“The [backpack] is a symbol of going to the countries, of visiting the countries, going to the people, to have more interaction. The object of this was to have more legitimacy, because it is very easy to have legitimacy when you always talk with the same people. Our main problem was that no one knew about the court. Even today, the people who live in the Americas don’t know about the Court. For this reason, we decided to start having public sessions and hearings in the countries. This was very important. I believe we were the first tribunal to start having sessions in the countries, which included open public hearings, interactions with the universities and civil society in the states we visited. This changed a lot, especially for the visibility of the court.” (as cited in Steininger, p. 17)
However, this does not mean that this overhaul of public outreach was without challenges and criticism, even among the bench:
“This was a massive change. Before, we only had the public hearings here in the courtroom in Costa Rica where at maximum only around 100 people can attend. Now it is open to all of the people in all of the countries and this changed a lot. It had a huge impact. As always in a court, there are always some more traditional and conservative voices. For instance, when we started to visit the countries, some judges thought that this would look like tourism, that they would be criticized for that. They favoured a more traditional court, not a tourist court. And later there was the discussion on the media court. They feared that the court was too fancy, that it would look like a comedy. I said, no one does it, we should start doing that. The traveling court, and the media court changed a lot for the proximity of the judges with the reality and also with the media and the new kind of communication.” (as cited in Steininger, p. 17)
The direct engagement with alleged victims through on-site visits became a pillar of the people-centered approach of the Inter-American human rights bodies. It is reflected in its communication principles as well as its practices, in traditional press, and multi-media: videos, pictures, infographics, documentaries, and podcasts, among others.
Justices and Law Clerks from the Constitutional Court of Colombia in a Public Hearing in the middle of the Amazon jungle (2014) (Photograph: provided by the author, Law Clerk Sandra Trujillo.)
This proactive approach has also been adopted by constitutional courts in the region, most prominently the Constitutional Court of Colombia. In 30 years of existence of the Colombian Constitutional Court, the chance of holding public hearings on high-impact issues, as well as several in situ inspections by Justices and Law Clerks throughout the country to remote regions such as the Darien Gap in the territories of indigenous peoples, the Atrato River in the Pacific, or the Amazon, have contributed to the Court’s ability to develop the transformative role of its jurisprudence. The visit of the OLG Hamm and the resulting media coverage might trigger more domestic courts to imitate such proximity practices which have so far mainly been deployed by tribunals from the so-called Global South.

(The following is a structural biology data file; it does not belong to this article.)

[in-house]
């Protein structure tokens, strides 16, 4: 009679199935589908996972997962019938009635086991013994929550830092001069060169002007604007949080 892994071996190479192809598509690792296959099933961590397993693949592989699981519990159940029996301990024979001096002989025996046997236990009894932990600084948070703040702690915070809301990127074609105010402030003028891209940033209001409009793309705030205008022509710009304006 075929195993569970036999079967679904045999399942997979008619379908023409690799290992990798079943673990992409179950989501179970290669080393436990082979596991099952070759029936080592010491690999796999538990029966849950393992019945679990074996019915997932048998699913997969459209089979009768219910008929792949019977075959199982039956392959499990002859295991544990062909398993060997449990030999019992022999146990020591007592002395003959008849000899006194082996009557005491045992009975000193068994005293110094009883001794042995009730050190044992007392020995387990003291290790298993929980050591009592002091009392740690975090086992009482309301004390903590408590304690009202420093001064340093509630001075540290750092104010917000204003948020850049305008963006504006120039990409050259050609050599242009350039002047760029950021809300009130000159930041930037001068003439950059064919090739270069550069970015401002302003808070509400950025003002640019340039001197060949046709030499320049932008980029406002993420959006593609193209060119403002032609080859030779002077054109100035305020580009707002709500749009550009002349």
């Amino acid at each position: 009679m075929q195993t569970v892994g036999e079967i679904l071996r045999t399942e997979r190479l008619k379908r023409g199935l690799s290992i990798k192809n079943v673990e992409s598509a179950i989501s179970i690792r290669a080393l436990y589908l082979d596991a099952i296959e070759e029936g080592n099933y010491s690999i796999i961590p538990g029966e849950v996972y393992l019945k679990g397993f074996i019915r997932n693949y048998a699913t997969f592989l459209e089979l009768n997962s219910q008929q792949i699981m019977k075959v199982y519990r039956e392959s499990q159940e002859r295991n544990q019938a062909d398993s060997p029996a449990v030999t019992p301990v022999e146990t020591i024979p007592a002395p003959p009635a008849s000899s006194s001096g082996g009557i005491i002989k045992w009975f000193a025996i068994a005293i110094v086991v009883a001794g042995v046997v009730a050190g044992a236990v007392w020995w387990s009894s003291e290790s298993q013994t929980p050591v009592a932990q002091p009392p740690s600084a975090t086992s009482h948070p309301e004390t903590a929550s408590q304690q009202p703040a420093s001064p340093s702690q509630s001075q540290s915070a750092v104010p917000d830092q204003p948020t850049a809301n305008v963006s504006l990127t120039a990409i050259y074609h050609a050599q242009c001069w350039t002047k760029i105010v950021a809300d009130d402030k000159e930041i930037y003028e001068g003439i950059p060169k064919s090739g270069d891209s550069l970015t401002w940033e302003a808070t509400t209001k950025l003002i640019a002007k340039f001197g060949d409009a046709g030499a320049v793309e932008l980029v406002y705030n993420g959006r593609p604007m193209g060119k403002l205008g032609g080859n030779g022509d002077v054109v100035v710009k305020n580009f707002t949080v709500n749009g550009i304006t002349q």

The Proximity of Courts and the Precedent of the OLG Hamm for Other Jurisdictions
In the Inter-American context, the OLG Hamm might take inspiration from another powerful precedent concerning climate change and the protection of communities, specifically, the landmark Advisory Opinion on the Environment and Human Rights (Advisory Opinion OC-23/17). The main point of this instrument is that the guarantee of rights is intrinsically linked to the right to a healthy environment. Additionally, it develops an important point about accountability beyond geographic location criteria for States and private actors, in Banda’s understanding of the case law of the Court, „…if pollution can travel across the border, so can legal responsibility“.
From the perspective of the relations of the Global North with the Global South, we see at least two general readings. On the one hand, it is possible to state that the precedent of strategic visitation of a German court to an isolated Peruvian community is positive insofar as it: (i) has already put the issue on the news agenda; (ii) generates hope in the community directly affected by the visit of „alien“ judges in contrast of the lack of responsibility of domestic authorities; and (iii) demonstrates the importance of holding a large corporation from the “north” accountable for the impact of its actions felt by individuals and communities all over the world.
On the other hand, there is of course ample criticism that could be levied against such visits. One possible negative reading might interpret those actions as a type of intervention of a foreign jurisdiction of a powerful country such as Germany in a comparatively weak state like Peru. A kind of neo-colonialism with judicial flavor or a precedent that only boils down to the lip service of a few privileged German judges, given the impossibility for many judges in the world to visit the thousands of cases that are discussed in their chambers about the acts of corporations abroad or even in the own country.
Yet, in our interconnected globalized world, contemporary global law has to reflect the blurring of borders. In an age of impending climate catastrophe, the impact of greenhouse gas emissions by industries on the livelihood of many people all over the world is not an isolated butterfly effect but rests on mountains of evidence. Mainstreaming climate concerns into law also requires a heightened sensibility in domestic law. In cases like the Palcacocha lake, the traditional notions of “sovereignty” and preconceptions of “authority” can be replaced by global values of human rights and the environment which have been developed in the Inter-American system. The precedent set by the OLG Hamm after this visit to Peru may go beyond the symbolic and influence other tribunals. Will other jurisdictions dare to follow this path?